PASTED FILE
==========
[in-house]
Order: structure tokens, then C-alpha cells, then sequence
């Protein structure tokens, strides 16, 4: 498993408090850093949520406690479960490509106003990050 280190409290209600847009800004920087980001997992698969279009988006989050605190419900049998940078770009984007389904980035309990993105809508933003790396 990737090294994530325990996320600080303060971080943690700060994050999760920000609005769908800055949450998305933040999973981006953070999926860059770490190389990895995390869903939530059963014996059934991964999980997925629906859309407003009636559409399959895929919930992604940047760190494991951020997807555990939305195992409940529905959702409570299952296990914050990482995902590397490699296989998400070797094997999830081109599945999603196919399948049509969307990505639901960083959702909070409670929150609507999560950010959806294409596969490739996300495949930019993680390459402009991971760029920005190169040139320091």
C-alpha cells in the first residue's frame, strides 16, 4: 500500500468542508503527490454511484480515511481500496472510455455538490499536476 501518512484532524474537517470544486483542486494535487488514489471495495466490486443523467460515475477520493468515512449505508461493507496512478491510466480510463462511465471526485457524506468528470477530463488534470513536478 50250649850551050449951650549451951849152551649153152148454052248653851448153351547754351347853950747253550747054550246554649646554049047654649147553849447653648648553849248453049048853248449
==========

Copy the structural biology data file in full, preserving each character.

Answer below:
[in-house]
Order: structure tokens, then C-alpha cells, then sequence
């Protein structure tokens, strides 16, 4: 498993408090850093949520406690479960490509106003990050 280190409290209600847009800004920087980001997992698969279009988006989050605190419900049998940078770009984007389904980035309990993105809508933003790396 990737090294994530325990996320600080303060971080943690700060994050999760920000609005769908800055949450998305933040999973981006953070999926860059770490190389990895995390869903939530059963014996059934991964999980997925629906859309407003009636559409399959895929919930992604940047760190494991951020997807555990939305195992409940529905959702409570299952296990914050990482995902590397490699296989998400070797094997999830081109599945999603196919399948049509969307990505639901960083959702909070409670929150609507999560950010959806294409596969490739996300495949930019993680390459402009991971760029920005190169040139320091």
C-alpha cells in the first residue's frame, strides 16, 4: 500500500468542508503527490454511484480515511481500496472510455455538490499536476 501518512484532524474537517470544486483542486494535487488514489471495495466490486443523467460515475477520493468515512449505508461493507496512478491510466480510463462511465471526485457524506468528470477530463488534470513536478 50250649850551050449951650549451951849152551649153152148454052248653851448153351547754351347853950747253550747054550246554649646554049047654649147553849447653648648553849248453049048853248449